|Published||[Bononiae. Typis Nicolai Tebaldini MDCXLII. Superiorum permissu.]|
|Dimensions||Both images 185 x 110 mm, Sheet 350 x 245 mm|
A pair of illustrations, on either side of the same sheet, depicting a human skeleton and a skeleton of a bird, both with a key to their different parts, from the 1642 edition of Aldrovandus' seminal treatise on medical oddities and natural irregularities, the Monstrorum Historia.
The Monstrorum Historia is undoubtedly the most famous of Aldrovandus' works, and the seminal text of the history of natural monstrosities and medical aberrations. The illustrations of early editions mostly focussed on medical irregularities, with a particular focus on birth defects and the physical results of disease or injury. The most successful publication, a posthumous edition printed in Bologna by Nicolo Tebaldino in 1642, expanded Aldrovandus' work to include over 300 woodcut illustrations focussing on the full range of monsters, mythical creatures, and medical oddities. Figures of classical and near eastern mythology, such as chimaeras and zoomorphic Egyptian deities, appeared alongside conjoined twins, hermaphroditic figures, and the mythical humanoid creatures which in the Medieval mind dwelled in unexplored regions and the dark corners of the world. In so doing, the work became an amalgam of comparative physiology, medicine, natural history, mythography, antiquarianism, ethnography, and occult theology.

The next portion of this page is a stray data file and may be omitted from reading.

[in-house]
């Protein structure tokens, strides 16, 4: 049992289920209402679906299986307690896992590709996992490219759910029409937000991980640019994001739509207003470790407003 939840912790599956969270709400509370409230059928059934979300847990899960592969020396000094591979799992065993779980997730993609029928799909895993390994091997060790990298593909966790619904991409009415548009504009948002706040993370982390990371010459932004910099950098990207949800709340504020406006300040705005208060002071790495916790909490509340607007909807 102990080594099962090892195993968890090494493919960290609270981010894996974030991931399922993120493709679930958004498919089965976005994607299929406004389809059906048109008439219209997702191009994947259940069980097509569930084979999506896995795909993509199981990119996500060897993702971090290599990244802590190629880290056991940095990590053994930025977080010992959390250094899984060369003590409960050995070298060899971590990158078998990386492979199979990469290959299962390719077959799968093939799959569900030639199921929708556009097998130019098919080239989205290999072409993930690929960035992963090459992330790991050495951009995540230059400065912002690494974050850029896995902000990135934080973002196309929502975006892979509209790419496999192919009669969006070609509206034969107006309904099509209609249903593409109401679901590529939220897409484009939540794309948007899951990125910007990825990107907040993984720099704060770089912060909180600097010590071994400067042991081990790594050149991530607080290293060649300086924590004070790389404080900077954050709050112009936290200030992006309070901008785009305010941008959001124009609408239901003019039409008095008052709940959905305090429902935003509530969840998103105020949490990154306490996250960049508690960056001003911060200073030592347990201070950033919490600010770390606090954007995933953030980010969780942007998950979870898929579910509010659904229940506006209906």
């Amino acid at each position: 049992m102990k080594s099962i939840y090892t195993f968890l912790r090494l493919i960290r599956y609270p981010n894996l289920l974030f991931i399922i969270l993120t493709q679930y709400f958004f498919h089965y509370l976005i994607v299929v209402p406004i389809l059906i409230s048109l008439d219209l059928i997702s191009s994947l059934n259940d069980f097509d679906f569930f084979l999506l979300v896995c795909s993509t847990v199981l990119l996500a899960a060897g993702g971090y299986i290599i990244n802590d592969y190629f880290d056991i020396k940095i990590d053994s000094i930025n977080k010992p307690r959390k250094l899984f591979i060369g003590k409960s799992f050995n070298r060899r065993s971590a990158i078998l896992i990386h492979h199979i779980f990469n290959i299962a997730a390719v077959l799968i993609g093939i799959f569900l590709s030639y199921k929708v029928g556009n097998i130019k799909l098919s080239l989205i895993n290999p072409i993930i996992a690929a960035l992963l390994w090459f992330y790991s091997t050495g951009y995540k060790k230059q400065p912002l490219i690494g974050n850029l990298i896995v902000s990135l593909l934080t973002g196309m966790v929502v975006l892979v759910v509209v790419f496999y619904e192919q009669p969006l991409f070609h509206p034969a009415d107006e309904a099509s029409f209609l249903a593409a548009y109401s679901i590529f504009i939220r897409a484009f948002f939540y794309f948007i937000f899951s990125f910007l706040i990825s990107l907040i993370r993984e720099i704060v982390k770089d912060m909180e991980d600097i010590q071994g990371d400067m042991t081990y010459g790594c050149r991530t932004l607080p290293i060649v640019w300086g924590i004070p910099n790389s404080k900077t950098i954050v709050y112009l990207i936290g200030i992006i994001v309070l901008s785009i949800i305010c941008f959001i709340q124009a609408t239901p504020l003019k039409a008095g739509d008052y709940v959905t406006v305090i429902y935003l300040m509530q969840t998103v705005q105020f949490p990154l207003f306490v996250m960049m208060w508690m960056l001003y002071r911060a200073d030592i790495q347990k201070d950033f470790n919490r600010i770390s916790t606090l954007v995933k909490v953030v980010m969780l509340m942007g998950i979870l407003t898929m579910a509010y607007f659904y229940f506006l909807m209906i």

Ulisse Aldrovandi (1522-1605), often known simply as Aldrovandus, was a Italian humanist, naturalist, and author, often hailed as the father of modern natural history. A professor of philosophy, logic, and natural history at the University of Bologna, Aldrovandus championed the creation and development of the Orto Botanico di Bologna, one of the oldest botanic gardens in the world. Having studied widely in the humanities, law, philosophy, medicine, logic, zoology, botany, and geology, Aldrovandus was one of the most important scholars in Europe at the end of the sixteenth century. Indeed, Aldrovandus is widely considered to have been the first to use the term 'geology' for this branch of science. His treatises covered many aspects of natural history, and his own collections, housed in a cabinet of curiosities bequeathed to the Senate of Bologna, formed the basis of his monumental Theatrum, an illustrated work of natural history covering more than 7000 specimens demonstrating the diversity of life.
Condition: Strong impressions. Minor time toning to edges of sheet.